men, under the daring Captain Farley, soon gained the farther bank and scoured the woods, while the ever ready and indefatigable Blackford set to work to repair the crossing. It was dark, however, before it could be finished, and we slept on our arms until morning, finding ample corn for our jaded horses at Tunstall's Station. The conflagration raged fearfully at the White House during the entire night, while explosions of shell rent the air. I was informed that five thousand men held the place. Early the next morning, I moved cautiously down, catching the scatttered fugitives of the day before as we advanced, till, coming in plain view of the White House, at a distance of a quarter of a mile, a large gunboat was discovered lying at the landing. I took the precaution to leave the main body about two miles behind, and proceeded to the point with a small party and one piece of artillery. Colonel W. H. F. Lee, the proprietor of this once beautiful estate, now in ashes and desolation, described the ground, and pointed out all the localities to me, so that I was convinced that a few bold sharpshooters could compel the gunboat to leave. I accordingly ordered down about seventy-five, partly of the First Virginia cavalry, (Litchfield's company D,) and partly Jeff Davis legion and Fourth Virginia cavalry. They were deployed in pairs, with intervals of forty paces, and armed with rifle carbines. They advanced on this monster,--so terrible to our fancy,--and a body of sharpshooters were sent ashore from the boat to meet them. Quite a determined engagement of skirmishers ensued; but our gallant men never faltered in their determination to expose this Yankee bugaboo, called gunboat. To save time, however, I ordered up the howitzer — a few shells from which, fired with great accuracy, and bursting directly over her decks, caused an instantaneous withdrawal of the sharpshooters, and a precipitate flight, under headway of steam, down the river. The howitzer gave chase at a gallop — the more to cause the apprehension of being cut off below, than of really effecting anything. The gunboat never returned. The command was now entirely out of rations, and the horses without forage; and I had relied on the enemy at the White House to supply me with these essentials. I was not disappointed, in spite of their efforts to destroy everything. Provisions and delicacies of every description lay in heaps, and the men regaled themselves on the fruits of the tropics, as well as the substantials of the land. Large quantities of forage were left also. An opportunity was here offered for observing the deceitfulness of the enemy's pretended reverence for everything associated with the name of Washington; for the dwelling-house was burned to the ground, and not a vestige left, except what told of desolation and vandalism. Nine large barges, loaded with stores, were on fire as we approached; immense numbers of tents, wagons, and cars, in long trains, loaded, and five locomotives; a number of forges; quantities of every species of quartermasters' stores and property, making a total of many millions of dollars — all more or less destroyed. During the morning I received a note from the commanding General directing me to watch closely any movement of the enemy in my direction, and to communicate what my impressions were in regard to his designs. I replied that there was no evidence of a retreat of the main body down the Williamsburg road, and that I had no doubt that the enemy, since his defeat, was endeavoring to reach the James, as a new base, being compelled to surrender his connection with the York. If the Federal people can be convinced that this was a part of McClellan's plan — that it was in his original design for Jackson to turn his right flank, and our Generals to force him from his strongholds — they certainly can never forgive him for the millions of public treasure that his superb strategy cost the nation. He had no alternative left, and possessed with the information that his retreat was not progressing toward the York, the commanding General knew as well as McClellan himself that he must seek the only outlet left. It took the remainder of Sunday to ration my command, and complete the destruction of some property I was apprehensive the enemy might return and remove; but I sent, that day, a regiment, First Virginia cavalry, Colonel Fitzhugh Lee, across to observe the enemy's movements from Bottom's Bridge to Forge Bridge. On Monday, I moved my whole command in the same direction, except one squadron, Cobb's legion, which was left at the White House. Colonel Lee, First Virginia cavalry, was stationed near Long Bridge, and the remainder near Forge Bridge. The former reported the enemy's pickets visible on the other side, and at the latter place I observed a regiment of infantry and two pieces of artillery. The Napoleon was left with Colonel Lee, but it was disabled at the first shot, the trail breaking. The Blakely being disabled at Cold Harbor, left me with only a twelve-pounder howitzer, (one section being present.) Captain Pelham engaged the enemy across the Chickahominy with these, and after a spirited duel against one rifle piece and one howitzer, the enemy was driven from his position, with the loss of two men and two horses killed, we escaping unhurt. The infantry abandoned their knapsacks in their hurry to depart. I tried in vain to ascertain by scouts the enemy's force beyond, and it being now nearly dark, we bivouacked again. During the entire day, Colonel Lee, of the First, as also the main body, captured many prisoners; but none seemed to know anything of the operations of the army. One was a topographical engineer. At half past 3 A. M. the next morning, I received a despatch from Colonel Chilton, the hour of his writing being omitted, stating that the enemy had been headed off at the intersection of the Long Bridge and Charles City roads, and that his destination seemed, for the present, fixed, and expressing the commanding General's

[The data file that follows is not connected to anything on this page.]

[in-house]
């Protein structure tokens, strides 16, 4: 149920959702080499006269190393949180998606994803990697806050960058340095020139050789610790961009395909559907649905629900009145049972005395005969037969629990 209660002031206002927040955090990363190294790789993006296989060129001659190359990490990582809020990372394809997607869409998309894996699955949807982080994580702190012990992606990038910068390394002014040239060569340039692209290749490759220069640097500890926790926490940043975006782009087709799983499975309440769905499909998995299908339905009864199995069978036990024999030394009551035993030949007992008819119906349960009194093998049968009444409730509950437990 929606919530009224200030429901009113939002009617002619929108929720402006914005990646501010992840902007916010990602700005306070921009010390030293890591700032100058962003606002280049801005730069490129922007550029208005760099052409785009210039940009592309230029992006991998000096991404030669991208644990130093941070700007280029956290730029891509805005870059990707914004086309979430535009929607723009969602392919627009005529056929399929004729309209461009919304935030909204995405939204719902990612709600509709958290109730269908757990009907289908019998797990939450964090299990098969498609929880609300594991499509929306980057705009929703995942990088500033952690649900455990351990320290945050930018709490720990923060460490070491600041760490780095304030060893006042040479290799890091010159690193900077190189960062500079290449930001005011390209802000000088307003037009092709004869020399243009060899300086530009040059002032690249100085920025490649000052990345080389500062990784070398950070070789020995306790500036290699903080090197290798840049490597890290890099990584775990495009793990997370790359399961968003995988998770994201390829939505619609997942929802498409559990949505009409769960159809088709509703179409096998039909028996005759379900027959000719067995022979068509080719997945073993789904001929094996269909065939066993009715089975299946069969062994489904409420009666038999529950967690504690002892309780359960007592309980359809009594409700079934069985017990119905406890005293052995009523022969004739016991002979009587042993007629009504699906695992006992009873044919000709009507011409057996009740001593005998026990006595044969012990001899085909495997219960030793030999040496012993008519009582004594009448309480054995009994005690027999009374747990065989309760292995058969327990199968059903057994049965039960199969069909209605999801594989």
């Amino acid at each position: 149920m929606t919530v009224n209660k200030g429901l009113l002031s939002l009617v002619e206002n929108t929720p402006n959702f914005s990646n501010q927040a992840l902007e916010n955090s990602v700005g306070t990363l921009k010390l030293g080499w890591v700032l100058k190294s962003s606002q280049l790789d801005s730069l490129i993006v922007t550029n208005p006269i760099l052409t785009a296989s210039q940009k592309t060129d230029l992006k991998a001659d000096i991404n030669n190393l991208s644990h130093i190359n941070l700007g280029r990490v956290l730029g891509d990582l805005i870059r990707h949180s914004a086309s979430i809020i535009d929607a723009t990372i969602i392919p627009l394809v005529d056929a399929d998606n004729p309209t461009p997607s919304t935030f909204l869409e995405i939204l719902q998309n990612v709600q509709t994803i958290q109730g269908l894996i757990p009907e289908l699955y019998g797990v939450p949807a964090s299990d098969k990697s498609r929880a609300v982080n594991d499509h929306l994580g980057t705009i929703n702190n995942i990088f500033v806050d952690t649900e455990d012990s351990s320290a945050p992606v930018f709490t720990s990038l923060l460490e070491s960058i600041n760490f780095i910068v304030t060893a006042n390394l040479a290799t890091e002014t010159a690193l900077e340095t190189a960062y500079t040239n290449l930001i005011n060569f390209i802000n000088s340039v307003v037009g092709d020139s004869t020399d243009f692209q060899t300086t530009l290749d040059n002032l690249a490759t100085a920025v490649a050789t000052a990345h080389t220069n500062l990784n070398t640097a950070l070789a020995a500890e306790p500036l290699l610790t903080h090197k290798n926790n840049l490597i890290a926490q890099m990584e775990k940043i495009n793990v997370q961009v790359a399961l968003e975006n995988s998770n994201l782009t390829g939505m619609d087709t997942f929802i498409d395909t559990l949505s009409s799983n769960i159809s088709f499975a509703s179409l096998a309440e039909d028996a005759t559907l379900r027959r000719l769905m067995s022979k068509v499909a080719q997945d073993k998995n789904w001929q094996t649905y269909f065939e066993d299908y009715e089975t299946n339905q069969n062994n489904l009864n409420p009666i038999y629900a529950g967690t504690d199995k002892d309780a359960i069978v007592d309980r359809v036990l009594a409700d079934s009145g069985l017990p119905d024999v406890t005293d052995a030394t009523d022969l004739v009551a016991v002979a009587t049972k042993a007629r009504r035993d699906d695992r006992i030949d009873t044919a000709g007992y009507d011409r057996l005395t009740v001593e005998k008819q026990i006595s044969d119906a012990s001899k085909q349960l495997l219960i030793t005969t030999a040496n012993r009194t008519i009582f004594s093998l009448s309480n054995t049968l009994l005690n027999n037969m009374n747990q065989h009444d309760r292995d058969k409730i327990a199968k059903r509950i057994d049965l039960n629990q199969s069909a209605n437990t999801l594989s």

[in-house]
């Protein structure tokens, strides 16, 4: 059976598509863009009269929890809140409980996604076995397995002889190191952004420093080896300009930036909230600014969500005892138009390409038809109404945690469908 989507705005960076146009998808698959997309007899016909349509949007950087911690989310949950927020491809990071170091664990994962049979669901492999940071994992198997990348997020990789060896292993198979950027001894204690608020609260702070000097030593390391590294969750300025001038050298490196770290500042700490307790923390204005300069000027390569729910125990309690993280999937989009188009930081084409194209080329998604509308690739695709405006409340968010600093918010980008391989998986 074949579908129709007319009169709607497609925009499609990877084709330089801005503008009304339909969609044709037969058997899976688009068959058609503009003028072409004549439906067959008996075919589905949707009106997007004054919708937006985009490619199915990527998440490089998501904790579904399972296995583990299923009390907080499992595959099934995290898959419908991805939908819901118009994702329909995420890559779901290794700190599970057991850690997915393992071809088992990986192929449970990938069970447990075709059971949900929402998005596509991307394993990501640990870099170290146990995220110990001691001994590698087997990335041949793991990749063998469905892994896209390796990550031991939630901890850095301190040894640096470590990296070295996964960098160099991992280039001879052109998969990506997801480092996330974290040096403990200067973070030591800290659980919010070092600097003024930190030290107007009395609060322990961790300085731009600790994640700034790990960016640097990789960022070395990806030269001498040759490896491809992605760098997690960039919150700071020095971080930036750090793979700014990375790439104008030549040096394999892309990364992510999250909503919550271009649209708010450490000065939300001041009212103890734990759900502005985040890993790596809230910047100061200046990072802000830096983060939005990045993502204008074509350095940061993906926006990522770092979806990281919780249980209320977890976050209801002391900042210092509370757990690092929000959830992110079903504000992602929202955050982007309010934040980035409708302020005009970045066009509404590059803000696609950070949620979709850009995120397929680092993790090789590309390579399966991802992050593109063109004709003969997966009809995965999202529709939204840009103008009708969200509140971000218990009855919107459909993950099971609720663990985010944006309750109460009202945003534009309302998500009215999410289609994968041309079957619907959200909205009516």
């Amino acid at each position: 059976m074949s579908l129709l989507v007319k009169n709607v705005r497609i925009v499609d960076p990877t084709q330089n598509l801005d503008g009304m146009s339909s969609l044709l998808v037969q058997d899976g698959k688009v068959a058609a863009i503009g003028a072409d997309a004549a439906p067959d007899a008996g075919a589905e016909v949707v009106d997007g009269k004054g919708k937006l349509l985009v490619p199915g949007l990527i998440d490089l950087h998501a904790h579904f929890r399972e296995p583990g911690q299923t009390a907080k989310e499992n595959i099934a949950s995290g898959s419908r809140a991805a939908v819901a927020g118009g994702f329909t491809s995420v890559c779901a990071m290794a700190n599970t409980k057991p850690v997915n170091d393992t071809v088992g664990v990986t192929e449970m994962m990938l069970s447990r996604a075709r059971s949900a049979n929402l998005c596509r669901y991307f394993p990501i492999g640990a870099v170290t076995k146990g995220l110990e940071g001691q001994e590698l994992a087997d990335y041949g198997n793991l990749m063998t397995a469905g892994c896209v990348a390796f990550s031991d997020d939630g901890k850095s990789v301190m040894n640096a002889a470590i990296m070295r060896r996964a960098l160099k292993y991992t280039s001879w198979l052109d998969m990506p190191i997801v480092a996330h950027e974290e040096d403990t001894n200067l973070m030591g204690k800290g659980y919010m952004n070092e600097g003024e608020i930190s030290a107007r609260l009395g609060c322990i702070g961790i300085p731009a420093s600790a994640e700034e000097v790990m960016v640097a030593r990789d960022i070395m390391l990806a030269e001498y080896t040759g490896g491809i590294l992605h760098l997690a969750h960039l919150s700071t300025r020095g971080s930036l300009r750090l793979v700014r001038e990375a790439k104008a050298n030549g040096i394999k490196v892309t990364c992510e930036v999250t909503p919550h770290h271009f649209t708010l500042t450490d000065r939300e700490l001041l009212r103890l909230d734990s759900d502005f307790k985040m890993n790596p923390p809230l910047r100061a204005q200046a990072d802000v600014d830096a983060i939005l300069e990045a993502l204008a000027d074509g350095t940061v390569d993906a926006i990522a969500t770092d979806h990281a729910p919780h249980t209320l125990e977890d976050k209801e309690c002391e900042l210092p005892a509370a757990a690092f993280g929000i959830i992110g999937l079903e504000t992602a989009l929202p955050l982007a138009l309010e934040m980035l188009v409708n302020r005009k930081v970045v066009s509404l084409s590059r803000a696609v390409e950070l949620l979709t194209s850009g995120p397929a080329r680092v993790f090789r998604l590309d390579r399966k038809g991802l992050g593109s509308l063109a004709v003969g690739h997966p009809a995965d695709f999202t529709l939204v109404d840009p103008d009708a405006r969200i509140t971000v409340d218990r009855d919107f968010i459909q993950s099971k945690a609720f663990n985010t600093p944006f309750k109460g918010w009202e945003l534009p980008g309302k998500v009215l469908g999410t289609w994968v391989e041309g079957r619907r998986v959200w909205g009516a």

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Foreign accounts of the fight.